The Western Front of the First World War was an unpleasant place, to say the very least. The chalky French soil would fall apart at the lightest rainfall, compromising trench integrity from the start. Belgian soil held water like a sponge, meaning you couldn’t dig without flooding everything with dark, peaty mud. Disease and vermin were rampant and soldiers were covered in lice. Then the war would restart and artillery shells would smash down, shattering whatever shelter soldiers and laborers had managed to construct.
Supply lines in Europe were reliable, but only up to a point. Railroads could only get so close to the front and horse drawn carriages and early 20th century cars weren’t enough to fill in the gaps. There were frequent supply issues that left soldiers to fend for themselves, usually spending what time they had scavangening in the many, many, many abandoned villages, farmsteads, homes, and villas.
Part of this need for scavenging came out of the army’s inability to predict and meet the evolving demands of trench warfare. When the men started hunkering down in the trenches, pillboxes, and dugouts, they encountered problems few soldiers ever had before, to the point where their standard issue uniforms didn’t measure up to the job. For example, the ubiquitous trench coat, an article of clothing so well-suited for the environment it was renamed after the war, was something soldiers had to purchase for themselves.
Some of the most iconic examples of trench improvisation were the weapons. Soldiers would cobble together maces, blades, clubs, bludgeons, firearm attachments, and explosives from whatever they had lying around in the trench, since that’s what the fighting often devolved into anyway. Improvised weapons could be anything from a simple nail stuck through a board to fully smithed knives made from scrap metal. Soldiers would also sometimes hammer random bits of metal into the end of wooden clubs, just to make their swing that much more damaging.
A story of improvisation that gets passed around frequently is that of the Australian and New Zealand Army Corps (ANZAC) forces in Gallipoli. Their landing was ill-advised and ill-equipped and the soldiers knew it, so they took it upon themselves to improve their chances in anyway they could. One way was supplying their own grenades. Assembly lines of soldiers built hundreds of jam tin bombs to supplement an inadequate and dwindling number of standard hand grenades. For shrapnel, soldiers would pack the tins full of any kind of metal they could get their hands on, including nails, brass from spent shells, and bits of barbed wire. They would even copy a hand grenade’s design by packing explosives in a second, smaller tin, placing it inside the big tin and surrounding it with shrapnel.
Though, as much as people like to dwell on the ingenuity of the weapons, most of the improvisational energy went into making the trenches more livable. Before long, trench dugouts began to reflect the lives of the people in them, with souvenirs from battle, pictures of home, letters from loved ones, even wallpaper and electricity, especially as the war dragged on. By war’s end, soldiers on both sides, though German in particular, were living in dugout and trench complexes that would make some modern renters jealous. Only for the space though, not the constant threat of death by high explosive.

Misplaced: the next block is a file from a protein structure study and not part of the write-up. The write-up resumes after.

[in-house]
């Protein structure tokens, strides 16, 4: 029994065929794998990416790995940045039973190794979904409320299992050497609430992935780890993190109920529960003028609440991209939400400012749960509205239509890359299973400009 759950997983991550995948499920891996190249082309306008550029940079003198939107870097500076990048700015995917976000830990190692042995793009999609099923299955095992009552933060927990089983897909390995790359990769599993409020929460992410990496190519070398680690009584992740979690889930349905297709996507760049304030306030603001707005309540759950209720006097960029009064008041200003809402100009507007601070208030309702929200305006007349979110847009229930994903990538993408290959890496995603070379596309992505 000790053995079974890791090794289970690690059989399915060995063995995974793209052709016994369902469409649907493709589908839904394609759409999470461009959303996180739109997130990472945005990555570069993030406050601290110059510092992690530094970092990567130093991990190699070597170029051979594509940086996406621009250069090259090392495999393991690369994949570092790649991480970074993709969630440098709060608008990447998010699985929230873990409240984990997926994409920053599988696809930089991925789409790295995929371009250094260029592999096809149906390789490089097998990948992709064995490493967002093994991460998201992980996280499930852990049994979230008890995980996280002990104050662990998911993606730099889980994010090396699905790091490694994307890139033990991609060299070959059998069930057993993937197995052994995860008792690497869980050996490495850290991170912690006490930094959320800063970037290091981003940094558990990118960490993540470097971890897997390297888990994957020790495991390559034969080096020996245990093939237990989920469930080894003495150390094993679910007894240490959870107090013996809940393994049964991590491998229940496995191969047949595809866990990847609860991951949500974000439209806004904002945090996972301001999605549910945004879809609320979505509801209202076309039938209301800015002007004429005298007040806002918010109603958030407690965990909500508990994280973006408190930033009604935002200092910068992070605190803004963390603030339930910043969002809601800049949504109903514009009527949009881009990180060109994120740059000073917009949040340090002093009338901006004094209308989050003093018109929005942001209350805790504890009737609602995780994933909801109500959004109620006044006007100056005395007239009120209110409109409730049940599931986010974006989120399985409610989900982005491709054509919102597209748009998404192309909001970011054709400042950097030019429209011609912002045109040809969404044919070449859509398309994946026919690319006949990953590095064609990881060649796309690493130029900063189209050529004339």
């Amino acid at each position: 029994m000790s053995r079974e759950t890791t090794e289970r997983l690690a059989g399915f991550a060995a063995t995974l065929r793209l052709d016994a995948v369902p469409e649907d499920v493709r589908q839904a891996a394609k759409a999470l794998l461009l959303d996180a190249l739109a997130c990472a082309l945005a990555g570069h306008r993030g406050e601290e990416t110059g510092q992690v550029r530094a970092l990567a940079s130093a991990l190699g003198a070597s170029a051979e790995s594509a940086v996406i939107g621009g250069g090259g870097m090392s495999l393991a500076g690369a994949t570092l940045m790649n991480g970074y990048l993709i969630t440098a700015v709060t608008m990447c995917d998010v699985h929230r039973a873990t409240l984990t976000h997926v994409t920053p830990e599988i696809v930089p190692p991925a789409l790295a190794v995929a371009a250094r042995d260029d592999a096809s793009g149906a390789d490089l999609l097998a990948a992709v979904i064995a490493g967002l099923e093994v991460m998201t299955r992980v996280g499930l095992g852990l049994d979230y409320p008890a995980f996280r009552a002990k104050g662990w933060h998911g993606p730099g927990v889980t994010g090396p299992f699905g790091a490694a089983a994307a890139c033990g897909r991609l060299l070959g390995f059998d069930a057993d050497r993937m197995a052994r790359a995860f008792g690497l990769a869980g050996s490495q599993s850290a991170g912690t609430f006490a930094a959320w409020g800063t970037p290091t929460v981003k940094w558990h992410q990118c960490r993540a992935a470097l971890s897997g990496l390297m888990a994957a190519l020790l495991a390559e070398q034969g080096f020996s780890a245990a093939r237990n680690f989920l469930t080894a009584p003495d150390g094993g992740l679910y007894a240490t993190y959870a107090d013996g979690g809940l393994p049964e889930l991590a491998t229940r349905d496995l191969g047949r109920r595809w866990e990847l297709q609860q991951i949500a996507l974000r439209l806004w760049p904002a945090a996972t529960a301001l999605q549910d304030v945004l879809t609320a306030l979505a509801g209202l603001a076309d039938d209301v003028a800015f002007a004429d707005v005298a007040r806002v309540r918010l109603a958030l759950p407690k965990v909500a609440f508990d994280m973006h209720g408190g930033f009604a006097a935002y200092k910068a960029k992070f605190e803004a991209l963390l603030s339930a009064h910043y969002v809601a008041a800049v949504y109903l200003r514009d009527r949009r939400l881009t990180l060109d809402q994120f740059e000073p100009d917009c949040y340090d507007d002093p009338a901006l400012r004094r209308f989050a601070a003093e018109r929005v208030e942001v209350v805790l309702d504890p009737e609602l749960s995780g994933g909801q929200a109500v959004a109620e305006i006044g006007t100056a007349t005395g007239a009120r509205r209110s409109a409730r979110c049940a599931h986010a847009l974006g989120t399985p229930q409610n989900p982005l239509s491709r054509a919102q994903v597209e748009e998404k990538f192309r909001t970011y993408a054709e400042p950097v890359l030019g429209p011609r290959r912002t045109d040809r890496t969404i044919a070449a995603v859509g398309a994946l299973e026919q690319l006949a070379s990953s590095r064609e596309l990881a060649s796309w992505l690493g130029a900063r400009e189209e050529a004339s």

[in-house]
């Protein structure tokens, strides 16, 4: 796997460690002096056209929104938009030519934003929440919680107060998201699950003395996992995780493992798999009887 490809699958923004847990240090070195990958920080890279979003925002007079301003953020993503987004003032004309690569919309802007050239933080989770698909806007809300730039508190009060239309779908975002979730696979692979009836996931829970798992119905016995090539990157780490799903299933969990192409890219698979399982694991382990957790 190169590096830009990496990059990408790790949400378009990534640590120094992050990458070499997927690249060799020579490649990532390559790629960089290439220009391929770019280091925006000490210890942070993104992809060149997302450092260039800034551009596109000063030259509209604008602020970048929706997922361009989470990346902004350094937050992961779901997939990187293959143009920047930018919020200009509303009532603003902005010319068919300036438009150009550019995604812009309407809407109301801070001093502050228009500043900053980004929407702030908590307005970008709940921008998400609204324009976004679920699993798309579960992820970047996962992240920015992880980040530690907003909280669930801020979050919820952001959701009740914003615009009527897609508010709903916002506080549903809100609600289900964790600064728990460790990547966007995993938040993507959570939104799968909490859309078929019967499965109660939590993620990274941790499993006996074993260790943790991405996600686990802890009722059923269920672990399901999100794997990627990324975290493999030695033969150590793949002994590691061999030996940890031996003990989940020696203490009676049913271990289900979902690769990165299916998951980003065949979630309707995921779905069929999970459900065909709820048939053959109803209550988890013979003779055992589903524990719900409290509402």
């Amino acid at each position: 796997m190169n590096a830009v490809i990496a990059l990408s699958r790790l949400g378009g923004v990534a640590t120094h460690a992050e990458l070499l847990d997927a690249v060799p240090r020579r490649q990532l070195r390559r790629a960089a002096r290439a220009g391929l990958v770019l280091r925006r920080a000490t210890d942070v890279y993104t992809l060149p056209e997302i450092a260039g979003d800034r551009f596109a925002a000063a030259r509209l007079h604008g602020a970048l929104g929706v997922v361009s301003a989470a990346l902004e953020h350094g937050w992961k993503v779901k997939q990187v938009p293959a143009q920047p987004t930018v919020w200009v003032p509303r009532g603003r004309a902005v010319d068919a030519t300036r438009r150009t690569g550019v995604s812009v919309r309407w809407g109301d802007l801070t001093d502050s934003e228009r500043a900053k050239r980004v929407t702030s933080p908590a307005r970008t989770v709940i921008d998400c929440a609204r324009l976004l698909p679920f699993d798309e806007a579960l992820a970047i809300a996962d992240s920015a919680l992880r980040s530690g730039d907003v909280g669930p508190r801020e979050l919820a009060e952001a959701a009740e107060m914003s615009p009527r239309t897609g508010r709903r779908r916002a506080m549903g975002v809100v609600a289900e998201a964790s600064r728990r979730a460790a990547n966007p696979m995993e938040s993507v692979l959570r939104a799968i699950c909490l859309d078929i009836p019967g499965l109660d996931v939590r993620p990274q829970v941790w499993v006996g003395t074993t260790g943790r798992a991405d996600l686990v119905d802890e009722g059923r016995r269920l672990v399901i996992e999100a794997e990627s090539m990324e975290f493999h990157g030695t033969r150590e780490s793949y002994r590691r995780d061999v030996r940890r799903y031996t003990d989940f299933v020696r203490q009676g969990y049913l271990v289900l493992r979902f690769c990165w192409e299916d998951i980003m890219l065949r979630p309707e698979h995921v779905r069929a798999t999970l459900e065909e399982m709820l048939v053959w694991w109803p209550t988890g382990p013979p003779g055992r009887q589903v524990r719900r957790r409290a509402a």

Soldiers had plenty of free time (even if you wouldn’t think of boredom being a major factor in the First World War), so small models of homes and towns began to pop up, as well as a vibrant trench art community, where soldiers repurposed spent ammunition, spare change, scrap metal, and souvenirs captured from the other side.
All of this is a really long way to say that if soldiers wanted to enjoy the amenities of home, they were going to have to provide it themselves, even in things as small as lighters. Lighters aren’t anything we’d think of as rare or hard to come by, but there soldiers didn’t exactly have a bodega they could pop into whenever they found themselves lacking a light for their cigarette. Or explosive’s fuse.
Their solution was to piece a lighter together out of spent bullet casings, thereby creating the cartridge case lighter. The ones you’ll see more often, and the ones that have instruction videos on YouTube, are made from the British .303 round. Essentially, you’d need two casings, where one acts as a windscreen for the flame, while the other holds the cotton and fuel. You could slide the windscreen up, light the flame, put it to whatever it was you needed to ignite, then slide everything back into place. It’s arguably a better lighter than we currently have in gas stations and convenience stores across the country.
It’s also a testament to the stubbornness of the men in the trenches. They weren’t going to let a little thing like the German invasion of France stop them from eking out some creature comforts. They knew they weren’t going to get lighters from their high command, so they put their heads together and invented an ingenious way to bring themselves a bit more relief.
Want a trench lighter of your own? Pick it up in our shop.